As May marks Mental Health Awareness Month, the national movement to raise awareness about mental health, Grant Halliburton Foundation has launched HereForTexas.com/espanol to ensure that mental health information and a provider database are available in Spanish. Already available in English at HereForTexas.com, this free community tool offers easy access for North Texans seeking mental health, addiction and suicide prevention resources.
Blanca N. Garcia, LCSW-S, director of mental health resources at Grant Halliburton Foundation, explains why it is important to reach additional people in North Texas with mental health programming and resources, especially Spanish speakers.
“The Hispanic population is diverse and comprises the largest ethnic minority group in Texas at 50 percent,” Garcia said. “While this community suffers from the same mental health conditions the rest of the country faces, cultural differences and language barriers may lead mental health professionals to misdiagnose Hispanics, and fear of having the stigma of a mental illness prevents some from seeking help.”
According to the National Alliance on Mental Health (NAMI) and Hispanic Star:
· 18% of Hispanic adults have a mental illness
· Only 34% access mental health treatment
· Treatment barriers are stigma, cost and language
· More than 10 million Latinos in the U.S. reported having a mental illness
· 35.1% of Hispanic or Latino residents received treatment for mental illness.
The goals of the Hispanic outreach initiative are to make all of Grant Halliburton Foundation’s
information, presentations and resources available in Spanish, with information that is culturally relevant and appropriate for people who are Hispanic or who grew up in a Hispanic household. To that end, the Foundation has translated all of its marketing and educational materials into Spanish, updated the information in its brochures and mental health presentations to ensure that they are accurate, and will continue to provide bilingual services to callers on the Here For Texas Mental Health Navigation Line.
Callers to the no-cost Here For Texas Mental Health Navigation Line are connected to a trained mental health navigator who can offer support and information about services and resources in their area. These are trained volunteers who gather pertinent information from the caller regarding their needs. Then, an experienced mental health professional helps to identify specific resources tailored to the caller’s needs within 24 hours. Note: The Mental Health Navigation Line is not a crisis line, but navigators can direct callers to additional crisis resources.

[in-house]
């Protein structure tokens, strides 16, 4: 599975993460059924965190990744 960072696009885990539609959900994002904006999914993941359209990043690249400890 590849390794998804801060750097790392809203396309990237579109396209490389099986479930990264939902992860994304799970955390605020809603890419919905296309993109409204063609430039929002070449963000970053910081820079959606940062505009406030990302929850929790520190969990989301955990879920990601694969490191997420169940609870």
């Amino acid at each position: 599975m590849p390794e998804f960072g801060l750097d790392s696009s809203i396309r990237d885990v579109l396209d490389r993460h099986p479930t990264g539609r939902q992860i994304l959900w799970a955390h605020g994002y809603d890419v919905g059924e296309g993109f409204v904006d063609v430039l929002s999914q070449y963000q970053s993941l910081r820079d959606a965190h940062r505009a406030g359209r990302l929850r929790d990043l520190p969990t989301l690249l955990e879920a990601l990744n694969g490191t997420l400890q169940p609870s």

Garcia added, “I want the Hispanic community to start talking about mental health, so they aren’t afraid to reach out for care when someone in the family needs help. From new families immigrating to the U.S. to first-generation Texans, there are so many mental health conditions that go unaddressed. We’re taught to be strong and keep working hard no matter what. Our Hispanic families deserve to be taken care of too, especially in terms of mental health. We want to make sure they have access to information, support and resources.”
Grant Halliburton Foundation works with other trusted Hispanic-serving organizations like The Concilio, Therapy Works Counseling, Bachman Lake Together, Cannenta Center, Community Does It and DFW Hispanic Heritage Ambassadors, among others. As partners, the Foundation provides its services and resources to these organizations. “We hope the Foundation will be the go-to place for mental health questions, information and resources for the Hispanic community,” Garcia said.
Mental illness affects individuals from all walks of life, and suicide rates are rising at alarming levels for many, including Black and Hispanic communities. Garcia remarked, “I’m proud Grant Halliburton Foundation is choosing to lead by example, and I hope that those who look like me and my family members, speak the language, and share the culture will trust us. Our goal is to help them find appropriate help and resources for themselves and their families.”
United HealthCare provided a grant to translate the website. The grant also allowed the Foundation to hire two Hispanic Outreach staff members who are master’s-level social workers and native Spanish speakers.